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CLT Theory and Classroom Practices in Secondary Education in Bangladesh: An Investigation into the Present Scenario

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This study examined how Communicative Language Teaching (CLT) is applied to English Language Classrooms in secondary education in Bangladesh. In conducting this study, the researchers used a mixed-method approach. The study used quantitative data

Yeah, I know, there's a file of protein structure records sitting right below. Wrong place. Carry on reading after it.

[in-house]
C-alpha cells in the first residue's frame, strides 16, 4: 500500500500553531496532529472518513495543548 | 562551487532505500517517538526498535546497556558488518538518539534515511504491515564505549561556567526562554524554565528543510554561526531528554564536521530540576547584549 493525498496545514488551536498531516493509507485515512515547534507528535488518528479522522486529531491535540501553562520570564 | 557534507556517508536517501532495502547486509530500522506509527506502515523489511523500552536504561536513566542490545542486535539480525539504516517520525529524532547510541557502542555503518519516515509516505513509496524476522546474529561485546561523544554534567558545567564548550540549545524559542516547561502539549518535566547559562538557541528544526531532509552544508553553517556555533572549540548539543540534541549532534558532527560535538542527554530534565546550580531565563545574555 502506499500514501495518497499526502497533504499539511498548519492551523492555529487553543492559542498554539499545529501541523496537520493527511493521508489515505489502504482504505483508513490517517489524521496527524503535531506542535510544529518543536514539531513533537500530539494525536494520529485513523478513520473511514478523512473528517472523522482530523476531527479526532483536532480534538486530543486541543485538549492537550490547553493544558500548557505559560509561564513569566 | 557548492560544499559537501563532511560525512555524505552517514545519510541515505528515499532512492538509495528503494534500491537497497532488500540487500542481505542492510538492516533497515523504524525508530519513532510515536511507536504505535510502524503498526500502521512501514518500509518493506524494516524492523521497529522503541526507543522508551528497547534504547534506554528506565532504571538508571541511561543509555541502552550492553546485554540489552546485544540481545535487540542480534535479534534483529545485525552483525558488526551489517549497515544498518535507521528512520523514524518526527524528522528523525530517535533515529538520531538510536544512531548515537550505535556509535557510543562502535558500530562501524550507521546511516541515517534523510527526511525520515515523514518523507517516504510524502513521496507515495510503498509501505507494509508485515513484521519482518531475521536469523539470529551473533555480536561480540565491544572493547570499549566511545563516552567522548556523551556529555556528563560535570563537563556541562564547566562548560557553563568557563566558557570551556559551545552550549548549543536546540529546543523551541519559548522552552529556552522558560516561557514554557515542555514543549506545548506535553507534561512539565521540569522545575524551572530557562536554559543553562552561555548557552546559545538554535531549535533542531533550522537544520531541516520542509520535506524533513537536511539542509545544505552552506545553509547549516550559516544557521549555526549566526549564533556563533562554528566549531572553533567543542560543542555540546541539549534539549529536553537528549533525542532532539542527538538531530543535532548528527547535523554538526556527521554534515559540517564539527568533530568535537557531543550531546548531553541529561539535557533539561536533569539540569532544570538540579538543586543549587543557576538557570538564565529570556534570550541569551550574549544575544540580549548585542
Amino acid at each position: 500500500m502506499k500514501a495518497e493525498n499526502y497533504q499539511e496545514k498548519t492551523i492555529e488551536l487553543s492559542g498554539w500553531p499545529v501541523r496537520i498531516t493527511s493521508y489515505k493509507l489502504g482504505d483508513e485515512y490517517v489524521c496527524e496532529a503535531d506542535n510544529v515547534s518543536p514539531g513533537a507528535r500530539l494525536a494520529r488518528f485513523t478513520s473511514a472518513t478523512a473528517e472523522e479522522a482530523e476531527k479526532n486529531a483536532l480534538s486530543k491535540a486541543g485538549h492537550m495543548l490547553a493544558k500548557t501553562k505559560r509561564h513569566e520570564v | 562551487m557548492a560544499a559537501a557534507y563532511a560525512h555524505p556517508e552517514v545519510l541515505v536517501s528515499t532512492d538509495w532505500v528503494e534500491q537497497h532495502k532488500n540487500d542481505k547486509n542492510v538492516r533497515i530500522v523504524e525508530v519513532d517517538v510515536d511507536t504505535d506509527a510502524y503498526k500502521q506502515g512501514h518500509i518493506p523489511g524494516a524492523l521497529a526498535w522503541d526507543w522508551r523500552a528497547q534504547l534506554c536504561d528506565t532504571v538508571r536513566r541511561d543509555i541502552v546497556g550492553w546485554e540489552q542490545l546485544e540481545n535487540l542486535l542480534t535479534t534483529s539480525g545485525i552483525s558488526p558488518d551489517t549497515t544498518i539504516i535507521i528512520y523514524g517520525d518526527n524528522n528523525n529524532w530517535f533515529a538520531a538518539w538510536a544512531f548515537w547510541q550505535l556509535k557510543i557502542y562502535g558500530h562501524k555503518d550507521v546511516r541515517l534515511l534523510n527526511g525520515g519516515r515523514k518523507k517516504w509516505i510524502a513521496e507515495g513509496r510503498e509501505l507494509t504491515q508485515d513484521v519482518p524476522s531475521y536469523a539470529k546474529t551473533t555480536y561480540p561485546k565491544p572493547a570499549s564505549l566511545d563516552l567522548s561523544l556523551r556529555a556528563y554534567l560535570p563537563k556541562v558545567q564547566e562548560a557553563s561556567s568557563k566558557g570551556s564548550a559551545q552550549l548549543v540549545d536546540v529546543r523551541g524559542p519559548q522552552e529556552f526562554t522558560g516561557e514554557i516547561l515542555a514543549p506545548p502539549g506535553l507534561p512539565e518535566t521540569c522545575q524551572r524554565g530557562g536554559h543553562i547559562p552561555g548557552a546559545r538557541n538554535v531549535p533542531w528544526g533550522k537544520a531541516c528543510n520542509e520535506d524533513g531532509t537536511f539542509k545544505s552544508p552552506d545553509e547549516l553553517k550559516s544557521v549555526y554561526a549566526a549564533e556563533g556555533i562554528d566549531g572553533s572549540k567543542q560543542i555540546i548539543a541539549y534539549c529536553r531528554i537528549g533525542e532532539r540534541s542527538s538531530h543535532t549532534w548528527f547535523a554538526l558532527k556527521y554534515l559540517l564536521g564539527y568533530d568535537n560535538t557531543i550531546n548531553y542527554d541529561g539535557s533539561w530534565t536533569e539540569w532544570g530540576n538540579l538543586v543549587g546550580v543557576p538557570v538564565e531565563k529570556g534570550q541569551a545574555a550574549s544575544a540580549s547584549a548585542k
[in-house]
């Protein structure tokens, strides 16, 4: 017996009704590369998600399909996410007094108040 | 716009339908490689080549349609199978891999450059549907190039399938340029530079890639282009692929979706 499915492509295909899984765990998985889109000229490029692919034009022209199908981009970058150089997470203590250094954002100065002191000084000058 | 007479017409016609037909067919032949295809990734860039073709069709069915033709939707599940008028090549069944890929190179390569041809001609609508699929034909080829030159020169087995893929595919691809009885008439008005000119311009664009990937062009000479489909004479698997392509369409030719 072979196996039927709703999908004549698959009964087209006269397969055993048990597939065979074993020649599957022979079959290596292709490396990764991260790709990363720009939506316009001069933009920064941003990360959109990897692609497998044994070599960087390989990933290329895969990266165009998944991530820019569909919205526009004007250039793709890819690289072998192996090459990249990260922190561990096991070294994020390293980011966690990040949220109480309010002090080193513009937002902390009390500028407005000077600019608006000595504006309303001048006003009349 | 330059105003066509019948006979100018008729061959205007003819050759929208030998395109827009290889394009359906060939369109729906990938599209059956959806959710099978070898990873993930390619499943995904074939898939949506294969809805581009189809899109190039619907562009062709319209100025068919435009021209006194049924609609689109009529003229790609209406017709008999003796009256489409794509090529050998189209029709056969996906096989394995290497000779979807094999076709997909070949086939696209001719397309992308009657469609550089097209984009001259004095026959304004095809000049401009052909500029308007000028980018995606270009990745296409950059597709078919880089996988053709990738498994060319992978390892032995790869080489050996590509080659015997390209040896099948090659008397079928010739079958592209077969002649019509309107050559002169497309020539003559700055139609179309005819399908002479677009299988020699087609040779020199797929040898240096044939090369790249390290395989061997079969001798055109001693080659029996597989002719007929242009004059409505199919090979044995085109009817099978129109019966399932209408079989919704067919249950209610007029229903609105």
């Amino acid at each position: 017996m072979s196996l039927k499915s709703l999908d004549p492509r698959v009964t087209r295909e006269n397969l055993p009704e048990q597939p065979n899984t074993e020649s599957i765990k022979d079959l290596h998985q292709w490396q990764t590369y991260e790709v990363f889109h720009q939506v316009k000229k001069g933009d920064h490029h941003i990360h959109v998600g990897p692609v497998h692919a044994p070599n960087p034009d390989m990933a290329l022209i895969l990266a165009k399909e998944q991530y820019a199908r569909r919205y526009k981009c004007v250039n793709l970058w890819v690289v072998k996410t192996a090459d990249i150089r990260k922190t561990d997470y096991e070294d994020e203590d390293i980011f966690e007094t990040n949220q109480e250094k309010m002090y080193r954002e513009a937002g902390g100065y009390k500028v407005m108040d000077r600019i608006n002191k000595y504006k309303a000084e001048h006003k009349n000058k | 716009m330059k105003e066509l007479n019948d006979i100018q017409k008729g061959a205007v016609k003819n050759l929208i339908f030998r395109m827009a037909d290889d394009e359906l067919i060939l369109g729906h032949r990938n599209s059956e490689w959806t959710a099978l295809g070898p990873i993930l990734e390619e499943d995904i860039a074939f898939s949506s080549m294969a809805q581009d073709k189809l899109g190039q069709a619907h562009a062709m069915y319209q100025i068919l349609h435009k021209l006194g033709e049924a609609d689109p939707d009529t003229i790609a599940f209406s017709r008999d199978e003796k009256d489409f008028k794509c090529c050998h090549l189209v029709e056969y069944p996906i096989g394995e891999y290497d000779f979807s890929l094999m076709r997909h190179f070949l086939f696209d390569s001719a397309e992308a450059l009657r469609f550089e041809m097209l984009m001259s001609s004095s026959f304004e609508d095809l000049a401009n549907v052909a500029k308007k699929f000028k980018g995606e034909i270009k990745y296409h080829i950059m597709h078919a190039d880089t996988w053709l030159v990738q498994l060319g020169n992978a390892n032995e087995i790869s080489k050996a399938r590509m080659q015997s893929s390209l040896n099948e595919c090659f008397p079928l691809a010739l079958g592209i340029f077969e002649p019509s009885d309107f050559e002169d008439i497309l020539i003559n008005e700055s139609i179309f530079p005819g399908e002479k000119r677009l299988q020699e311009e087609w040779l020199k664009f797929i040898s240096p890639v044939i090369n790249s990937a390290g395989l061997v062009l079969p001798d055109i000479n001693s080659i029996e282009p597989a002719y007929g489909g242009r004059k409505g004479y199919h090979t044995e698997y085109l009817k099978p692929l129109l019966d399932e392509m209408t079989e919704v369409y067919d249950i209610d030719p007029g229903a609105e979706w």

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  - International Refereed Social Sciences Journal ■   E-ISSN:   2229-4686 ■   ISSN:  2231-4172   ■ http://www.researchersworld.com ■ Vol.–X, Issue  –  4, October 2019 [28]   DOI : 10.18843/rwjasc/v10i4/04  DOI URL : http://dx.doi.org/10.18843/rwjasc/v10i4/04   CLT Theory and Classroom Practices in Secondary Education in Bangladesh: An Investigation into the Present Scenario   Tahmina Sultana Sima,   Adjunct Faculty, Dept. of English Language and Literature, International Islamic University Chittagong, Kumira, Chittagong, Bangladesh.    Muhammad Azizul Hoque,   Associate Professor, Dept. of English Language and Literature, International Islamic University Chittagong Kumira, Chittagong, Bangladesh.   ABSTRACT   This study examined how Communicative Language Teaching (CLT) is applied to English  Language Classrooms in secondary education in Bangladesh. In conducting this study, the researchers used a mixed  - method approach. The study used quantitative data collected from a questionnaire conducted with ninety - one students of secondary level and qualitative data  from interview conducted with eight English teachers. The findings of the study reveal that  English language classroom practices in secondary education hardly go with the principles of CLT. In some cases, the practices are far different from the techniques suggested by the CLT approach. The analysis reveals that although some teachers are willing to bridge this  gap between CLT theory and classroom practices, they fail to do so because of time constraint, pressure from authorities to complete the syllabus, students’ and their parents’ eagerness to secure a good Grade Point Average (GPA) in the examination and their unawareness of the necessity of achieving communicative competence (CC). Based on these  findings, some recommendations are provided at the end of the study for the improvement of  pedagogical practices in secondary education.   Keywords:  Communicative competence (CC), Communicative Language Teaching (CLT), Grammar Translation Method (GTM), Secondary Education.   INTRODUCTION:   Introduction of CLT to English pedagogy in Bangladesh has stimulated a lot of debate and concerns  because most of the students still fail to achieve CC even after its application for two decades. The Ministry of Education (MoE) introduced CLT to teaching and learning English at the secondary level with a purpose of enabling students to use English “for effective communication in real life situations” ( National Curriculum, 2012, p. 74). Yet, students of secondary level are struggling to achieve CC (Ali, 2010). Ali and Walker (2014) shed light on different problems that encumber the implementation of CLT in Bangladesh. These are: “(a) lack of consistency in ELT practice in various institutions; (b) lack of collaboration among different stakeholders, i.e. teachers, learners, curriculum planners, syllabus designers, materials developers and methodologists, etc.; (c) the insignificant impact of teacher training; and (d) the insignificant outcome of the innovative language teaching projects” (Ali & Walker, 2014, p. 35). Roy (2016)  points out that one of the reasons behind students’ failure in achieving CC is the gap  between the objectives of CLT and what is assessed in the examination. A recent study by Ali, Hamid and Hardy (2018) revealed a mismatch between what is expected in the curriculum and what is tested. The secondary examinations do not assess test - takers’ listening and speaking skills. Therefore, many teachers seem to ignore these skills in their classroom practices. Only two skills - reading and writing are assessed in the examinations “and the assessed items had little relevance for communication in real life” (Ali et al.,  - International Refereed Social Sciences Journal ■   E-ISSN:   2229-4686 ■   ISSN:  2231-4172   ■ http://www.researchersworld.com ■ Vol.–X, Issue  –  4, October 2019 [29]   2018, p. 10). The official textbooks for implementing CLT have also been subjected to criticism as these materials pay little attention to listening and speaking skills (Ali, 2014) While these previous studies, have indicated several problems that may encumber implementation of CLT, they have not explored to what extent CLT approach is implemented in the classroom. This led the researchers to examine whether or not CLT is implemented in secondary education. Previously, English was taught based on Grammar Translation Method (GTM) in which the emphasis was given mostly on teaching and learning of grammar. Later, this grammar  -  based method of teaching and learning English was replaced by CLT in 1996 with the purpose of developing students’ CC ( National Curriculum, 2012). However, Kabir (2015) argued that the change was partial, as the examination system was not innovated according to the change in methodology. However, it is argued that until or unless CLT theory is reflected in classroom practices, students will not be able to achieve CC (Ali, 2017). As  Nunan (1988)  perfectly said that the theory of CLT should not only remain as a document, rather it should be practised “in classroom activities, patterns of classroom interaction, and in tests of communicative performance” (pp. 5 - 6). Therefore, this research aims to explore to what extent CLT is implemented in secondary education in Bangladesh. LITERATURE REVIEW:   Many researchers (Rahman, 2015; Ahmed, 2016; Rahman & Karim, 2015; Roy, 2016) examined the  present condition of CLT at different levels in Bangladesh. Almost all of them found that Bangladesh is still facing different kinds of difficulties and obstacles in properly applying CLT. Before going to discuss the present condition of CLT in Bangladesh, it would be useful to have an idea about CLT.   2.1 Communicative Language Teaching (CLT):   CLT is an approach that emphasizes communication as the basis of teaching and learning a language. Before CLT, some other methods came into the field such as Grammar Translation Method (GTM), Direct Method (DM), and Audio Lingual Method (ALM) etc. with a purpose of teaching English effectively. However, all these methods appeared insufficient to develop learners’ communication skills so that they could communicate outside the classroom. Finally, there was a shift from grammar  - centred method to CLT in the late 1970s and early 1980s, which is an approach that “aims to make communicative competence the goal of language teaching” (Richards & Rodgers, 2001, p. 155). 2.2 Principles and Techniques of CLT:   Widdowson (1978) & Littlewood (1981) remarked that one of the main principles of CLT is that it focuses more on ‘use’ and ‘fluency’ rather than ‘usage’ and ‘accuracy’. CLT also encourages the practice of skills in an integrated way (Widdowson, 1978; Littlewood, 1981). Larsen - Freeman (2000) mentioned some  prominent principles and techniques of CLT. These principles of CLT include using target language and authentic materials in the classroom, teaching a variety of language form through language games, tolerating students’ error, and ensuring learner  - centred classroom and teachers’ role as a facilitator and some key techniques of CLT are role play, scrambled sentences, language games, picture strip story, group work, pair work etc. The following sub - section focuses on CC, which is the ultimate purpose of the CLT approach.   2.3 Communicative Competence (CC):   CLT gives its utmost emphasis on developing CC that (Richards and Rodgers, 2001) define as the ability to use language efficiently and appropriately for meaningful communication in a speech community (as cited in Rahman, Singh & Pandian, 2018). Dell Hymes (1971) was the first to coin this term and his view of CC refers to the competency of using linguistic knowledge “in a variety of social situations” (Hymes, 1979, p. 3). CC holds the view that acquiring grammatical knowledge is not enough for the efficient use of a language, rather having knowledge of using appropriate language based on different social contexts is the foremost necessity (Savignon, 2018). This is “the ability not only to apply the grammatical rules of a language in order to form grammatically correct sentences but also to know when and where to use these sentences and to whom” (Richards, Platt & Weber, 1985, p. 48). According to (Canale and Swain 1980), CC includes grammatical competence, sociolinguistic competence, discourse competence, and strategic competence. Grammatical competence refers to the ability of using grammatical structures correctly, sociolinguistic competence refers to the ability of using language based on social context, discourse competence refers to the ability of combining grammatical rules and meaning for different  purposes and it makes the learners aware of the discourse pattern of the target language, and strategic  - International Refereed Social Sciences Journal ■   E-ISSN:   2229-4686 ■   ISSN:  2231-4172   ■ http://www.researchersworld.com ■ Vol.–X, Issue  –  4, October 2019 [30]   competence refers to the ability of understanding verbal and non - verbal communication strategies (as cited in Karim, 2004). Therefore, only mastering linguistic structures is not enough for being communicatively competent (Larsen - Freeman, 2000). The reason of devising CLT approach was to achieve CC that focuses on knowing how to use a language according to the setting and participants, and continue communication “despite the restriction in one’s language knowledge” (Fazil, Nor & Halim, 2018). In a word, CLT not only emphasizes learning and teaching of linguistic forms but also aims at improving students’ knowledge of “when to speak, when not, what to talk about with whom, when, where, in what manner” (Hymes, 1972, p. 277). 2.4 CLT in Bangladesh: Its Introduction and Present Condition:   CLT was introduced in Bangladesh to develop students’ CC in English. This approach came into practice  by the end of the 1990s and it was introduced at the secondary level in 1996 through a project called English Language Teaching Improvement Project (ELTIP) (Ahmed, 2016). Since then, the implementation of CLT was going through many challenges (Ahmed, 2016; Rahman, 2015; Rahman & Karim, 2015; Roy, 2016; Ullah, 2015). In these studies, the researchers depicted several causes behind the challenges that CLT faces in the context of Bangladesh. They included lack of teaching materials and teacher training, students’ unwillingness to do communicative tasks in the classroom, the large size of the classroom, contradictory to the socio - culture of Bangladesh, shortage of teaching equipment, time constraint etc. Ullah’s (2015) study on CLT at the Higher Secondary level revealed that the classroom practices, teachers’ role in the classroom, the selected materials, even the testing system at the Higher Secondary level do not follow CLT principles and techniques. Ali (2014) also pointed out that there is a mismatch between the goal of English language teaching (ELT) curriculum and the way the textbook was designed. However, the training that the teachers receive is not adequate as this training gives less emphasis on how teachers could teach language skills effectively in the classroom, and different projects that are innovated in Bangladesh to improve ELT had a very insignificant role in the improvement of ELT (Ali & Walker, 2014). The finding of another study led by (Haider & Chowdhury 2012) revealed that though textbooks are well - revised based on CLT theory, the secondary level classroom practices do not reflect the effective use of these textbooks because of untrained teachers, defective assessment system, and materials shortage. In this research, the researchers’ aim is to build on these studies by investigating whether any necessary step has  been taken to change the classroom scenario to implement CLT successfully.   METHODOLOGY:   3.1 Research Design:   As mentioned earlier, the aim of this study is to assess whether the classroom practices of secondary level reflect the principles and techniques of CLT. In doing so, the researchers used a mixed - method approach that “involves the use of both quantitative and qualitative methods in a single study” (Fraenkel & Wallen, 2009, p. 557). This approach was conducted in order to increase “the scope of the investigation” (Dornyei, 2007, p. 164). The researchers collected quantitative data from a questionnaire conducted with students of secondary level, and qualitative data from an interview conducted with English teachers teaching at the secondary level. Both quantitative and qualitative data were collected in order to strengthen the findings of the real scenario of the secondary level classroom in Bangladesh. This study was guided by the following research questions: RQ1:  Are the principles and techniques of CLT applied to the secondary level classroom?   RQ2:  To what extent do the classroom practices of the secondary level correspond to CLT? 3.2 Respondents, Participants and Sampling:   The respondents and participants of this study were selected through the help of purposive sampling in which the researchers believe that “the sample selected would be representative of the population” (Fraenkel & Wallen, 2009, p. 99). Among ninety - one selected students, fifty - three students were female and thirty - eight students were male, and their average age is sixteen. Among the selected eight English teachers, four were female and four were male, and they all have teaching experience of five to ten years.   3.3 Data Collection Tools:   In this study, the researchers used two survey instruments - questionnaire and interview. The questionnaire designed for the students of secondary level includes twelve close - ended questions. An unstructured interview was conducted to collect qualitative data from selected English teachers.    - International Refereed Social Sciences Journal ■   E-ISSN:   2229-4686 ■   ISSN:  2231-4172   ■ http://www.researchersworld.com ■ Vol.–X, Issue  –  4, October 2019 [31]   3.4 Data Collection Procedure:   Quantitative data were collected from ninety - one students of secondary level with their consent by maintaining the ethics. The researchers visited nine different government and non - government schools of Chittagong and sought permission from the principals of these schools before collecting data. Among these schools, only the principals of seven schools permitted to collect data from their schools. Quantitative data were collected by providing the students of these schools with the questionnaire. In order to ensure that all the participants understand what they are asked, the researchers were present there. Then, eight English teachers of seven government and non - government urban schools who have  been teaching in these schools for several years were interviewed. Point to be noted a letter of consent has been sent to the participants before collecting data.   3.5 Data Analysis Procedure:   The quantitative data have been analysed following the descriptive analysis of survey using simple statistical tools like frequency counts, averages, percentages, tables, and graphs. Then again, the qualitative data have been analysed following the thematic analysis of interview data. The interviewed teachers have been coded as T1…T8 based on (Richards’ 2003) model. FINDINGS AND DISCUSSION:   4.1 Analysis of Students’ Questionnaire:   4.1.1 Reflection of CLT Objectives in the Secondary Level Classrooms:   As one of the main objectives of CLT is to develop students’ CC, the researchers designed some questions to examine how much the participating students of the secondary level have achieved CC. At first, students were asked to choose one option that describes their condition when they have to use English outside the classroom. They were given four options to choose one what describes them the best. These four options have been measured by a four  -  point Likert scale (1= I can speak English without making any mistake, 2= I try to speak English with fewer mistakes, 3= I try to speak English but do many mistakes, 4= I cannot speak English at all). The percentage of students’ responses has been shown in figure 1 of Appendix - 1. Figure 1 illustrates that most of the students (64%) have not been able to attain CC, and they still make mistakes while trying to speak English outside the classroom. Moreover, it is noteworthy that a large number of students (33%) claimed that they cannot speak English at all.   Then, the researchers tried to assess how much the students of secondary level are confident to speak English in a real - life situation and found that about 87% students are not confident enough to use English in a real - life situation while rest of the students (13%) are somewhat confident. However, no student was found to be ‘very confident’ or ‘confident’ to use English in a real - life situation which is a clear indication that the classroom activities done at the secondary level are not practised based on CLT  principles and techniques. (See figure 2 of Appendix 1)   4.1.2 The Mismatch in Implementation of the CLT Principles and Techniques in Teaching Students of Secondary Level:   At first, the researchers tried to examine how accurately CLT theory is being followed in classroom  practices. In doing so, they chose two classroom activities, ‘fill in the gaps’ and ‘dialogue writing’, from the prescribed CLT -  based English syllabus, and assessed whether students of secondary level practise these two activities in the classroom based on CLT principles and techniques. At first, students were asked how they practise grammatical items in their classroom, and most of the students’ response (38%) indicates that their teachers make them understand the grammatical rules, while some (62%) of the students memorize grammatical rules and grammatical items like fill in the gaps with clues or without clues. Unfortunately, not a single student was found to practise grammatical items by writing a short story using a specific grammatical rule. Then, students were also asked how they practise ‘dialogue writing’ activity in the classroom, and a large number of students’ response (84%) shows that they just memorize some selected dialogues from their guide -  books which is not relevant to the  principles of CLT. Some other students (16%) responded that they practise this activity by trying to write dialogues by themselves and knowing the strategies regarding how to write a dialogue. However, none of them practised this activity by applying the role -  play technique in the classroom. All these data are shown in table I of Appendix 2.   These findings suggest that though these two activities (i.e., fill in the gaps’ and ‘dialogue writing’) could  - International Refereed Social Sciences Journal ■   E-ISSN:   2229-4686 ■   ISSN:  2231-4172   ■ http://www.researchersworld.com ■ Vol.–X, Issue  –  4, October 2019 [32]    play an outstanding role in attaining, to some extent, the objective of CLT, the classroom practices do not appear to be the proper way to fulfill the requirement of CLT.   Therefore, it is obvious that there is a gap between the classroom practices at the secondary level and the CLT theory, but the question is how big that gap is. In order to know how much the classroom practices are deviant from the CLT theory the researchers framed a questionnaire with some questions for the students.   At first, students were asked whether they have enough practice on speaking and listening in the classroom. Figure 3 of Appendix - 1 shows students’ response regarding their practice on listening and speaking skill.   It is found that 86% of the students do not practise listening and speaking skill at all, while only 14% of them claimed that they have practice on these two skills rarely. So, students of the secondary level do not have enough practice on these two skills. Therefore, it is clear that the classroom practices of secondary level do not correspond to CLT as in order to achieve the goal of CLT students must “work on all four skills from the beginning” (Larsen - Freeman, 2000, p. 131). Then, in order to know the true picture of the secondary level classroom, the researchers designed some more questions based on CLT principles and techniques. Students’ responses to these questions have been shown in table II (See Appendix - 2).   Their responses depict that the classroom scenario at the secondary level is far different from the CLT theory. The findings revealed that in most of the secondary level classrooms, there is no use of authentic materials and CLT techniques like role -  play, language game, picture strip story etc. Moreover, most of the students do not work in groups or pairs, watch English movies or listen to English news, and use English in their classrooms. All these data indicate that the teachers and students of the secondary level do not adhere to CLT theory, although the present English curriculum promotes CLT (Ali, 2014). Then, the researchers tried to assess whether teachers are playing their expected role in the classroom to implement CLT in the classroom. Students were asked regarding their teachers’ role in the classroom, and their responses have been presented in table III (See Appendix - 2).   Table II shows that teachers play different kinds of roles in the secondary level classroom. Although most teachers (44%) play an authoritative role which is not suggested in CLT, it is a matter of hope that some of them (56%) try to act differently. Moreover, data in this study revealed that whenever the students make errors, most of the teachers (89%) correct them directly or let them correct themselves, which does not match with the CLT principle. 4.2. Analysis of Interview:   4.2.1. Present Scenario of Secondary Level Classroom:   4.2.1.1. Students’ Memorization Tendency   Almost all teachers agreed at a point that though CLT was introduced to the teaching and learning English with a specific purpose, its principles and techniques are not being applied in the classroom. They pointed out that students’ memorization tendency is acting as a barrier against the proper implementation of CLT in the secondary level classroom. Hence, statement of T1 is noticeable in extract 4.1.   Extract 4.1   T1:  The classroom practices do not help students much improve their communicative competence as most of the students have a tendency to memorize everything. (May 3, 2019)   Moreover, students are not eager to practise those activities that will not appear in their examination, as T1 opines. However, other selected teachers also expressed their concern regarding students’ memorization tendency that is ultimately acting as a hindrance in achieving the goal of CLT. 4.2.1.2. Following Previous Teaching Method:   Most of the English language teachers still follow the previous teaching method in teaching language. T3 admitted the phenomenon, as Extract 4.2 indicates.   Extract 4.2   T3: The Education ministry of Bangladesh wanted to come out of traditional way of teaching and learning English in order to ensure that students have practice on four skills -  listening, speaking, reading, and writing. But the present classroom practices do not give emphasis on practising these four skills. (May 3, 2019)